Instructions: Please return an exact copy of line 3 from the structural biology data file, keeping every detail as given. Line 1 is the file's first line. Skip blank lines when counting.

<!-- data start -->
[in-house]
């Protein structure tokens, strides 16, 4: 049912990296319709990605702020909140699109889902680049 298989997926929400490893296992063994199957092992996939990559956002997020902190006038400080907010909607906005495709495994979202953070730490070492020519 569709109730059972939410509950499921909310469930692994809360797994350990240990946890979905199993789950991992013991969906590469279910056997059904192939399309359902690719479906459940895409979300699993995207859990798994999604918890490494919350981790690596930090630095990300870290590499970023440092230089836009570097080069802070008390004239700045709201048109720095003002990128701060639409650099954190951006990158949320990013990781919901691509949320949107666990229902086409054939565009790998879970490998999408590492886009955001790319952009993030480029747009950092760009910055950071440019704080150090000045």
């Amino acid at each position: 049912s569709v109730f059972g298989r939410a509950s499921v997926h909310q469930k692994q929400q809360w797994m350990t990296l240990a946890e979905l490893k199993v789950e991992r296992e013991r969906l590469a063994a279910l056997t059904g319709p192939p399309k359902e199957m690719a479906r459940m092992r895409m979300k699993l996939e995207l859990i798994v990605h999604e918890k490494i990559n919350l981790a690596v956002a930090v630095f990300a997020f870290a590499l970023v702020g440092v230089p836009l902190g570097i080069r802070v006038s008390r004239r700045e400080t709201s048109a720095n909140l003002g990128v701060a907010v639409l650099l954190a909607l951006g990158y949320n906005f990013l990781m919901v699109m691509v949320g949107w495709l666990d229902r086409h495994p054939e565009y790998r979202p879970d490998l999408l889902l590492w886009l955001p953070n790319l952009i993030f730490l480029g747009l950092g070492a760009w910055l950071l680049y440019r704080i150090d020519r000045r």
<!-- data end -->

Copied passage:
């Amino acid at each position: 049912s569709v109730f059972g298989r939410a509950s499921v997926h909310q469930k692994q929400q809360w797994m350990t990296l240990a946890e979905l490893k199993v789950e991992r296992e013991r969906l590469a063994a279910l056997t059904g319709p192939p399309k359902e199957m690719a479906r459940m092992r895409m979300k699993l996939e995207l859990i798994v990605h999604e918890k490494i990559n919350l981790a690596v956002a930090v630095f990300a997020f870290a590499l970023v702020g440092v230089p836009l902190g570097i080069r802070v006038s008390r004239r700045e400080t709201s048109a720095n909140l003002g990128v701060a907010v639409l650099l954190a909607l951006g990158y949320n906005f990013l990781m919901v699109m691509v949320g949107w495709l666990d229902r086409h495994p054939e565009y790998r979202p879970d490998l999408l889902l590492w886009l955001p953070n790319l952009i993030f730490l480029g747009l950092g070492a760009w910055l950071l680049y440019r704080i150090d020519r000045r």